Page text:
Will H&M intimidate Zara?

H&M has announced plans for an India entry. Should world's largest fashion retailer be nervy by the entry of rival, H&M on Indian shores?
Will H&M intimidate Zara?

Zara was described by Louis Vuitton's Fashion Director as "Possibly the most innovative and devastating retailer in the world." But should the world’s largest fashion retailer be nervy by the entry of rival, H&M on Indian shores?

Competition is a norm of the industry, where the best show wins! Fast fashion is a relatively more competitive realm. H&M has started to investigate the possibilities of opening H&M stores in India by setting up a wholly-owned subsidiary. They have been looking at India for some time and are in the process of preparing an application for an H&M subsidiary in India.  Zara made an India entry in 2010 with the opening of its first store in May.

The two leading fashion retailers have been competing to grab larger market shares across the globe. In the rat race to supremacy, both the labels have embedded their philosophies into business models intricately, which is leading their path to success.

Brands: At a glance

 

Zara opened its doors for the first time in 1975 in A Coruña in Spain. Its journey spreads across 85 markets with a network of more than 1,700 stores located at appropriate locations. Its global presence clearly shows that national borders are no impediment to a shared fashion culture. Inditex's (Zara's perent company) net sales climbed up by 17 per cent to 11,362 million Euros in December 2012. 

 

H & M, which opened its first store in Sweden in 1947, is available today in more than 40 markets. Fashion and quality at the best price is H&M’s basic business concept. Their collections are created by 140 in-house designers together with buyers and pattern makers. The brand buys products from around 700 independent suppliers mainly in Asia and Europe. In 2012, the turnover including VAT was pegged at Euro 17 billion. In January 2013, H&M Group total sales including VAT in local currencies increased by five percent compared to the same month the previous year. 

 

Biz & expansion strategies

H&M remains positive towards future expansion and new business opportunities. The growth target is to increase the number of stores by 10–15 percent per year with continued high profitability and at the same time increase sales in comparable units. The strong pace of expansion is continuing in 2013 with a planned 325 new stores net. This means that they will effectively be opening a new store every day this year! This growth, which is entirely self-financed, will proceed with an emphasis on quality, sustainability and continued high profitability.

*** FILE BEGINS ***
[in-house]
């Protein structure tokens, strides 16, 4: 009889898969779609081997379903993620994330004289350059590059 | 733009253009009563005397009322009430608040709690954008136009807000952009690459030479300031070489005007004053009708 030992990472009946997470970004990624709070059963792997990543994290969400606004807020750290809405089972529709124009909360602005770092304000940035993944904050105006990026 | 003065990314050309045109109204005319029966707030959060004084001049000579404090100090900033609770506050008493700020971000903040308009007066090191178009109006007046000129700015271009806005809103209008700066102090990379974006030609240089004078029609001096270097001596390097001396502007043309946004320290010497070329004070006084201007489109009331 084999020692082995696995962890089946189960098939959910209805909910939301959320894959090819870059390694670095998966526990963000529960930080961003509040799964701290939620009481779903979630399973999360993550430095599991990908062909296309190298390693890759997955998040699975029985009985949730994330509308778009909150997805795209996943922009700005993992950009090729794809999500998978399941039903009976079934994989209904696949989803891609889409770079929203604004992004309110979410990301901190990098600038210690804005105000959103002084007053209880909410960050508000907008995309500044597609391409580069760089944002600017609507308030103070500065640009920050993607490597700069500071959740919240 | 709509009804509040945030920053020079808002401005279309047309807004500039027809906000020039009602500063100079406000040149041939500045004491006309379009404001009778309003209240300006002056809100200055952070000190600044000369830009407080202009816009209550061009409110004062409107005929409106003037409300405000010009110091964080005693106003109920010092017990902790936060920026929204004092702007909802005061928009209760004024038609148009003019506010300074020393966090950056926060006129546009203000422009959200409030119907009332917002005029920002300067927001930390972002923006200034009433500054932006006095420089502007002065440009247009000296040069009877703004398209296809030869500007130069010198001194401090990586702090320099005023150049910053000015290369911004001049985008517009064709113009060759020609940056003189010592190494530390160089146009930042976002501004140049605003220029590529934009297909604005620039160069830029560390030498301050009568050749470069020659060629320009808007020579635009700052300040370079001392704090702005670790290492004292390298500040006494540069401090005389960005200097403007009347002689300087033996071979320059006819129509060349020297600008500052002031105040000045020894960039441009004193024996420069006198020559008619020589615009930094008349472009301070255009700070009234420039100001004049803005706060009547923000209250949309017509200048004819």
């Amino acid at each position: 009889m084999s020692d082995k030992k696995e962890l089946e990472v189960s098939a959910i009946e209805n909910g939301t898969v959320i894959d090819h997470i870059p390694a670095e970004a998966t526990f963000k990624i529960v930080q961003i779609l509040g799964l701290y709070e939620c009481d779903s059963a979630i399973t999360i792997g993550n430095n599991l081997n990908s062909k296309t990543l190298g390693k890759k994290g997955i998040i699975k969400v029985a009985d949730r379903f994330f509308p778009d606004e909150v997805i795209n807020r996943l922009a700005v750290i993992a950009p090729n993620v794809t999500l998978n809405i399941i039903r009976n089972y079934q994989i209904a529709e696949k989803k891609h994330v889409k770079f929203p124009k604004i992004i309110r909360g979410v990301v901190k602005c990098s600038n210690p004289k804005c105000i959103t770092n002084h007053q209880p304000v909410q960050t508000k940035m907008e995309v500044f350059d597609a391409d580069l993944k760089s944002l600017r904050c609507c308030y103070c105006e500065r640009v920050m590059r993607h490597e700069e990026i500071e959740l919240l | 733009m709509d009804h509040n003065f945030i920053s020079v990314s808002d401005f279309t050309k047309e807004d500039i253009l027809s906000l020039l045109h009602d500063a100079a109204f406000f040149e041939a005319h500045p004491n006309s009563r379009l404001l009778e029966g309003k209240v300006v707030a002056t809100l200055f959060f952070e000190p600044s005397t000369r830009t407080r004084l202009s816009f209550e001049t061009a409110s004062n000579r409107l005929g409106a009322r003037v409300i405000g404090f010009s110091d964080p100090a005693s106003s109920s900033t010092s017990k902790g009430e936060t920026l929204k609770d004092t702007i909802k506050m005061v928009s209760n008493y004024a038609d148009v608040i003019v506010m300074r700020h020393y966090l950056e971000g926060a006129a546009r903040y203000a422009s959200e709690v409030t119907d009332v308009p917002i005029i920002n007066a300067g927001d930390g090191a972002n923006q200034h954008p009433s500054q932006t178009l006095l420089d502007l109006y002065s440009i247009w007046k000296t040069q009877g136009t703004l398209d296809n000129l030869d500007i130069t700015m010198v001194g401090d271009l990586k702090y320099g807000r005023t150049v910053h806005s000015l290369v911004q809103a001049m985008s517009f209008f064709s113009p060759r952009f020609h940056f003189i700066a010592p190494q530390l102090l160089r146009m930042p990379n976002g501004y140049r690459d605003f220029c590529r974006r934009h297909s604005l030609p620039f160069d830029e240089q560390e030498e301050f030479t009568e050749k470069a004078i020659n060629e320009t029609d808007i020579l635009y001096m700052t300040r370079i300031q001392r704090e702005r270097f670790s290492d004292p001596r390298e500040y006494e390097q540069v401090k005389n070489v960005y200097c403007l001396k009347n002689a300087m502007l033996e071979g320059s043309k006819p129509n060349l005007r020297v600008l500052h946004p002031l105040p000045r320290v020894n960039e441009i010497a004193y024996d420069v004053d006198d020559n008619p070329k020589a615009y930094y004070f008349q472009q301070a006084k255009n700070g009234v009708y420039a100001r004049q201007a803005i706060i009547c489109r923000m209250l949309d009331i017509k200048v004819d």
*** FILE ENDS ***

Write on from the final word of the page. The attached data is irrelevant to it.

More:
Zara’s specialty lies in its ability to constantly update merchandise with replenishments landing in stores twice in a week. Zara’s new store image was launched at the Fifth Avenue in New York in the first half of 2012, which has afterwards been introduced in other cities.

 Both Zara and H&M, in some markets is collaborating with franchise partners. However both prefer to run stores managed by them solely or they are majority stakeholders.


Brand Store count
Zara  1830
H&M 2808

 

 

Marketing approach

Internationally, H&M is said to possibly beat Zara with its access to celebrities and more promotion. Zara spends a mere .3 per cent on advertising. Their focus lies in finding the right store than engaging in marketing initiatives. Zara’s interaction with its customers is focused in the store, through its localisation, its architecture and interior design, the image of their shop windows, the product itself and its display in the store and with customer service of quality. Zara offers the clothes its customers want to wear. H7m is also riding high on Sustainability and is bringing the element to the forefront not only through its stores but also through its sustainable clothing. H&M is working actively to make all stores sustainable in the long term. 

In India, Zara will definitely enjoy its first mover advantage. But for the well traveled Indian, H&M will also be a great value proposition. Zara’s margins will witness a hit, the degree of which can only be judged once H&M does enter the market. The question also remains if Zara will tweak its strategies to continue its legacy with the Indian customer or will it carry forward the operations the same way. Will it ramp up operations or take it slow? We wait for the story to unfold. 

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